First Avenue Family Practice
Sterilisation. Him or her?Couples wanting no more children should think very carefully before undergoing sterilisation. Although the operation can sometimes be reversed, there is no guarantee. Ask yourself if you would regret your decision if your marriage ended or you lost a child.
Tubal ligation for women
This operation is usually done under a general anaesthetic and requires a day in hospital. Two small incisions are made in the abdomen and a tiny telescope (laparoscope) is inserted. The fallopian tubes are blocked off by a clip or elastic band or by cutting and tying them, preventing sperm from travelling up to meet the egg. The operation is effective immediately.
In spite of what many people think, tubal ligation does not cause heavier periods or greater risk of hysterectomy (removal of the uterus). Sexual intercourse and sexual feelings remain the same after the operation.
However, there are small risks from the anaesthetic and the operation itself (infection, bleeding). Also, if you do become pregnant, there is a greater chance of an ectopic pregnancy (pregnancy in the tube).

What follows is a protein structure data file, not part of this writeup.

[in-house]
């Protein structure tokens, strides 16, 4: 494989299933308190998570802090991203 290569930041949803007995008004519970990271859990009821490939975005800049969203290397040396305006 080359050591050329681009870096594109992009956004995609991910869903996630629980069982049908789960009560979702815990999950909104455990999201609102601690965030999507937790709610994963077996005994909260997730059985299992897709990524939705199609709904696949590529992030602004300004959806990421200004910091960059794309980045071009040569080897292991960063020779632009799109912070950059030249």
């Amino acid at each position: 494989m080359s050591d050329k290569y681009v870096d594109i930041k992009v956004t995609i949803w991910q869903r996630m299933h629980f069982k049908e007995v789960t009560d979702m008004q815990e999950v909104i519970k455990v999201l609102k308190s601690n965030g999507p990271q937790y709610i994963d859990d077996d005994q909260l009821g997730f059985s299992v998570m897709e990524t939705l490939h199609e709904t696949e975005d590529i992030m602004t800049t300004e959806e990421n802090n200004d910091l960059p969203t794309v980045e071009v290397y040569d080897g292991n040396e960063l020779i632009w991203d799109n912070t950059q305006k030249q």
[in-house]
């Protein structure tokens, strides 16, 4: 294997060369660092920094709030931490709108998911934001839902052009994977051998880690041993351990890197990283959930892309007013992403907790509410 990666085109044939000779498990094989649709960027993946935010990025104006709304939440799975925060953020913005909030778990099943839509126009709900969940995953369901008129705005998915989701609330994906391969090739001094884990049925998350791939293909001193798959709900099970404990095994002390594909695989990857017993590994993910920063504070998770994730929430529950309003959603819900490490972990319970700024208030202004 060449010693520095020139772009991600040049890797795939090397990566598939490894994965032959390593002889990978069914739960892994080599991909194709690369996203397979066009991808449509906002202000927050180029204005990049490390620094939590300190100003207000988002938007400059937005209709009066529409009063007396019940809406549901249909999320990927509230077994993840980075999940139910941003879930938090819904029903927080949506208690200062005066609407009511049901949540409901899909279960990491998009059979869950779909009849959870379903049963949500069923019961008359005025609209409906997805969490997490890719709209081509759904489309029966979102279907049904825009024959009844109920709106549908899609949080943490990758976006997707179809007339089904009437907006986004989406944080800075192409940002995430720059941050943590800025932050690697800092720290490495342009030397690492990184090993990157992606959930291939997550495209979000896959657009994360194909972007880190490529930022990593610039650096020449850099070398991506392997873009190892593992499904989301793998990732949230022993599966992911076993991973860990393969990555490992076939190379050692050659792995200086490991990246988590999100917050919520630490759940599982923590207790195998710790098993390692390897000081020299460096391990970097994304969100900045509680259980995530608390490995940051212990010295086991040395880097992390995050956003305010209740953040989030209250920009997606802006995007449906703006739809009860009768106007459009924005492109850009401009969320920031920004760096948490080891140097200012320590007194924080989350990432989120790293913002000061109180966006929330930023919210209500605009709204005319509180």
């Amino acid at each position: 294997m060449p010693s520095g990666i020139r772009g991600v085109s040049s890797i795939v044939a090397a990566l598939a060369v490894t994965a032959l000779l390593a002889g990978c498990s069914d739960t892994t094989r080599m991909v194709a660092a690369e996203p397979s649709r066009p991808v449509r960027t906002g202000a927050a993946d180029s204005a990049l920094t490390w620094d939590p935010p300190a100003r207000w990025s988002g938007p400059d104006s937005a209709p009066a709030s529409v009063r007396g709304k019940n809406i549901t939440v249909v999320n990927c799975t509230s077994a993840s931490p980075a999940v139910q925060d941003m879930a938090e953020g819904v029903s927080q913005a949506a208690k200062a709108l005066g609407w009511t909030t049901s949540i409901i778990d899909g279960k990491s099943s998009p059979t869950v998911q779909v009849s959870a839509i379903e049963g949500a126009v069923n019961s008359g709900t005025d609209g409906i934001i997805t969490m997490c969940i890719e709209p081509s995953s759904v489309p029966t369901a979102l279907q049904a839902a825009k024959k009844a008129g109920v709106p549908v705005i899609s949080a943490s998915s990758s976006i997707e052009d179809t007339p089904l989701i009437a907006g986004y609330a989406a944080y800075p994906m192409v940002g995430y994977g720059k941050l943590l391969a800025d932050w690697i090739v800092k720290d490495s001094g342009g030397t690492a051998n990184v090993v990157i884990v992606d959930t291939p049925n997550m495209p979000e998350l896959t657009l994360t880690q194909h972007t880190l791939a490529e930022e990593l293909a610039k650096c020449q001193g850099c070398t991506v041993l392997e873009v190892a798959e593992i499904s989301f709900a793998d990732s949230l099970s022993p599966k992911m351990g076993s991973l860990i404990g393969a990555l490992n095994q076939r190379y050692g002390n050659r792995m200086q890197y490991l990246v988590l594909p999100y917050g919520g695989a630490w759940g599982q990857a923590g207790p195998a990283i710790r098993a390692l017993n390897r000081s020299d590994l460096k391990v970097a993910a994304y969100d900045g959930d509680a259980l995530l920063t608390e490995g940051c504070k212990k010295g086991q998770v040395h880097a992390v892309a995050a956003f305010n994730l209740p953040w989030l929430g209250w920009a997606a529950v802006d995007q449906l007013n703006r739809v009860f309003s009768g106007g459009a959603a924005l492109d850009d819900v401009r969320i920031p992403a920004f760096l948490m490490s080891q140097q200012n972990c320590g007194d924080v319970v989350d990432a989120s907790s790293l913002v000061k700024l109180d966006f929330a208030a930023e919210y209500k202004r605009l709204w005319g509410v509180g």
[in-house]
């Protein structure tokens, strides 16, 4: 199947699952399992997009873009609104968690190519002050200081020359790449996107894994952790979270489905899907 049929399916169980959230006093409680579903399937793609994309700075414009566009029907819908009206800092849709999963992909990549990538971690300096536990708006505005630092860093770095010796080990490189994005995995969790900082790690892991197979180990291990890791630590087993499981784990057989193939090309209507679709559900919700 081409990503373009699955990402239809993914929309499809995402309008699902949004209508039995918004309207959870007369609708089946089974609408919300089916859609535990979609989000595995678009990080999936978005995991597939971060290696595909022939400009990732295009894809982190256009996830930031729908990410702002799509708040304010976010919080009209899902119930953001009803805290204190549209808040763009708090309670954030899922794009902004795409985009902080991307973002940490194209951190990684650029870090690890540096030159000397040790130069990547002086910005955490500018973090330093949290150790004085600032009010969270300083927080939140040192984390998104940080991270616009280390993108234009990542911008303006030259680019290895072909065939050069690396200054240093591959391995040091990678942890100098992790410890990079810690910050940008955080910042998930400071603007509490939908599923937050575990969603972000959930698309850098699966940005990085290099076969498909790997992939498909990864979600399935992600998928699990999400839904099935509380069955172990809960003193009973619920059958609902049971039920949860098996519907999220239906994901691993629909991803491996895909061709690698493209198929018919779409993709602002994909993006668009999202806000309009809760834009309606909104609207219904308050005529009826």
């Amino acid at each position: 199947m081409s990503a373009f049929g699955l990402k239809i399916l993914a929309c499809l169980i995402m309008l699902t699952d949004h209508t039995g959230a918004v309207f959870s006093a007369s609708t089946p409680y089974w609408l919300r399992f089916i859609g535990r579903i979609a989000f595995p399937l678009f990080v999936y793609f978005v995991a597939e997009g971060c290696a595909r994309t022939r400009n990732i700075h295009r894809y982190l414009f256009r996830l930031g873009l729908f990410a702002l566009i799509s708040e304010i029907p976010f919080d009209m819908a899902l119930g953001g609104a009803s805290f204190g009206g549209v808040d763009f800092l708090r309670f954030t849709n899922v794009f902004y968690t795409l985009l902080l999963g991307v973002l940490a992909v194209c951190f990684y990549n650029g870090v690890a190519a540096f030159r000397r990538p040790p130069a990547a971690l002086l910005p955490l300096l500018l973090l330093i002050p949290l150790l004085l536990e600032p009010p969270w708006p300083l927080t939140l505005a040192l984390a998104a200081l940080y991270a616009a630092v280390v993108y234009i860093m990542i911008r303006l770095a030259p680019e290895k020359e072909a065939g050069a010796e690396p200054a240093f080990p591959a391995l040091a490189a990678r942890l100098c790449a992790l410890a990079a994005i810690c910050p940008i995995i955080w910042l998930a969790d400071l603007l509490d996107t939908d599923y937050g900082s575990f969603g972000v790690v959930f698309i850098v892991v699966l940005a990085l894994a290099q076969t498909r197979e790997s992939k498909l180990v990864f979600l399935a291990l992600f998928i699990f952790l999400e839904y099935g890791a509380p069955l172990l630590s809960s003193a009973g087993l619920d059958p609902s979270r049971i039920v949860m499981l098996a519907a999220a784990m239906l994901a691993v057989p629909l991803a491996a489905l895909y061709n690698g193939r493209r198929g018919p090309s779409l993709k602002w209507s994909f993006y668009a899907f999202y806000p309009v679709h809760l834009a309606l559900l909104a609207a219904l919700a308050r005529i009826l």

Vasectomy for men
This is a much simpler and less risky procedure. The tube (vas deferens) carrying sperm from the testicle to the penis is cut and tied. The operation is usually done under local anaesthetic and there is generally only minor dis-comfort afterwards. Condoms should be used until tests show no sperm are present – usually about 3 months.
Vasectomy has no effect on sex drive and men still have normal erections and ejaculation. There is no increased risk of heart disease, cancer or other serious disease.
Please note this information was correct at time of printing.
For up to date information, speak to your doctor.
Source: Summer 1999 edition of Your Health Newsletter